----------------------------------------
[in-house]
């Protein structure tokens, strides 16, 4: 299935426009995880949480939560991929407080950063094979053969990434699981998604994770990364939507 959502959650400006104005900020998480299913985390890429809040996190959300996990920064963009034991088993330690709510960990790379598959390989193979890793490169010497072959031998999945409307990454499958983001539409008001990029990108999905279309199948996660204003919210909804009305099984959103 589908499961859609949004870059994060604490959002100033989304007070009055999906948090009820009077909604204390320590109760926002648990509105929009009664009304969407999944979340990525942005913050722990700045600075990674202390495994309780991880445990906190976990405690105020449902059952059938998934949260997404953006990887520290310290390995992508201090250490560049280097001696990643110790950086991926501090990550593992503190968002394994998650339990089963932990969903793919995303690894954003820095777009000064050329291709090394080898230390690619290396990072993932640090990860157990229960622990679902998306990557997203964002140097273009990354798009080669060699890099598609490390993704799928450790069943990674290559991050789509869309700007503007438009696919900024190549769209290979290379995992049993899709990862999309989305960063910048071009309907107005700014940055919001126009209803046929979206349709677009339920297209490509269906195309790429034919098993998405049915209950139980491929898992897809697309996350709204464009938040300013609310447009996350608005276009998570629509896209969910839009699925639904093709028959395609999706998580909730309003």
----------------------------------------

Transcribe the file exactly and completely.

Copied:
[in-house]
């Protein structure tokens, strides 16, 4: 299935426009995880949480939560991929407080950063094979053969990434699981998604994770990364939507 959502959650400006104005900020998480299913985390890429809040996190959300996990920064963009034991088993330690709510960990790379598959390989193979890793490169010497072959031998999945409307990454499958983001539409008001990029990108999905279309199948996660204003919210909804009305099984959103 589908499961859609949004870059994060604490959002100033989304007070009055999906948090009820009077909604204390320590109760926002648990509105929009009664009304969407999944979340990525942005913050722990700045600075990674202390495994309780991880445990906190976990405690105020449902059952059938998934949260997404953006990887520290310290390995992508201090250490560049280097001696990643110790950086991926501090990550593992503190968002394994998650339990089963932990969903793919995303690894954003820095777009000064050329291709090394080898230390690619290396990072993932640090990860157990229960622990679902998306990557997203964002140097273009990354798009080669060699890099598609490390993704799928450790069943990674290559991050789509869309700007503007438009696919900024190549769209290979290379995992049993899709990862999309989305960063910048071009309907107005700014940055919001126009209803046929979206349709677009339920297209490509269906195309790429034919098993998405049915209950139980491929898992897809697309996350709204464009938040300013609310447009996350608005276009998570629509896209969910839009699925639904093709028959395609999706998580909730309003």